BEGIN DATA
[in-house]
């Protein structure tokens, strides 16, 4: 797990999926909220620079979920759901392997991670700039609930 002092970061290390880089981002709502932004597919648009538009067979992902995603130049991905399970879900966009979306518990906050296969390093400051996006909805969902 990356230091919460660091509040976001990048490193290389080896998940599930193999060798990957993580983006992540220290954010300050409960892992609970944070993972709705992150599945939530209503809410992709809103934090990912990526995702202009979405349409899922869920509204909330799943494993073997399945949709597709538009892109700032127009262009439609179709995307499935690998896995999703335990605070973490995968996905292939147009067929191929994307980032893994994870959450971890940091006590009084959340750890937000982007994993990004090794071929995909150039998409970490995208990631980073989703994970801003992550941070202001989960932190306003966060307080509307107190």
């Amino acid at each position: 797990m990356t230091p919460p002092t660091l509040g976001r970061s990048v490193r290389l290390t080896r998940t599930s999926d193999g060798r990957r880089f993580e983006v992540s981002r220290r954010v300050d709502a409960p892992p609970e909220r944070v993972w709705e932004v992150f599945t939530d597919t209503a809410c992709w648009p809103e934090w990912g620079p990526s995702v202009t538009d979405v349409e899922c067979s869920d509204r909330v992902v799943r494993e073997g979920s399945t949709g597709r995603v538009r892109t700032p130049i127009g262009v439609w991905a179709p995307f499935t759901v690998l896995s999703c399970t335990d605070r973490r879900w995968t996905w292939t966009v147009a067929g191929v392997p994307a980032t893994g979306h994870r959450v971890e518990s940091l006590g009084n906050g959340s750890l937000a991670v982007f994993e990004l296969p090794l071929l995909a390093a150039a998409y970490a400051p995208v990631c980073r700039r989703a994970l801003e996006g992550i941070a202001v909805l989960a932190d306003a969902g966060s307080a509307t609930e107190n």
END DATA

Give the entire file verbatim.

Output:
[in-house]
């Protein structure tokens, strides 16, 4: 797990999926909220620079979920759901392997991670700039609930 002092970061290390880089981002709502932004597919648009538009067979992902995603130049991905399970879900966009979306518990906050296969390093400051996006909805969902 990356230091919460660091509040976001990048490193290389080896998940599930193999060798990957993580983006992540220290954010300050409960892992609970944070993972709705992150599945939530209503809410992709809103934090990912990526995702202009979405349409899922869920509204909330799943494993073997399945949709597709538009892109700032127009262009439609179709995307499935690998896995999703335990605070973490995968996905292939147009067929191929994307980032893994994870959450971890940091006590009084959340750890937000982007994993990004090794071929995909150039998409970490995208990631980073989703994970801003992550941070202001989960932190306003966060307080509307107190």
């Amino acid at each position: 797990m990356t230091p919460p002092t660091l509040g976001r970061s990048v490193r290389l290390t080896r998940t599930s999926d193999g060798r990957r880089f993580e983006v992540s981002r220290r954010v300050d709502a409960p892992p609970e909220r944070v993972w709705e932004v992150f599945t939530d597919t209503a809410c992709w648009p809103e934090w990912g620079p990526s995702v202009t538009d979405v349409e899922c067979s869920d509204r909330v992902v799943r494993e073997g979920s399945t949709g597709r995603v538009r892109t700032p130049i127009g262009v439609w991905a179709p995307f499935t759901v690998l896995s999703c399970t335990d605070r973490r879900w995968t996905w292939t966009v147009a067929g191929v392997p994307a980032t893994g979306h994870r959450v971890e518990s940091l006590g009084n906050g959340s750890l937000a991670v982007f994993e990004l296969p090794l071929l995909a390093a150039a998409y970490a400051p995208v990631c980073r700039r989703a994970l801003e996006g992550i941070a202001v909805l989960a932190d306003a969902g966060s307080a509307t609930e107190n």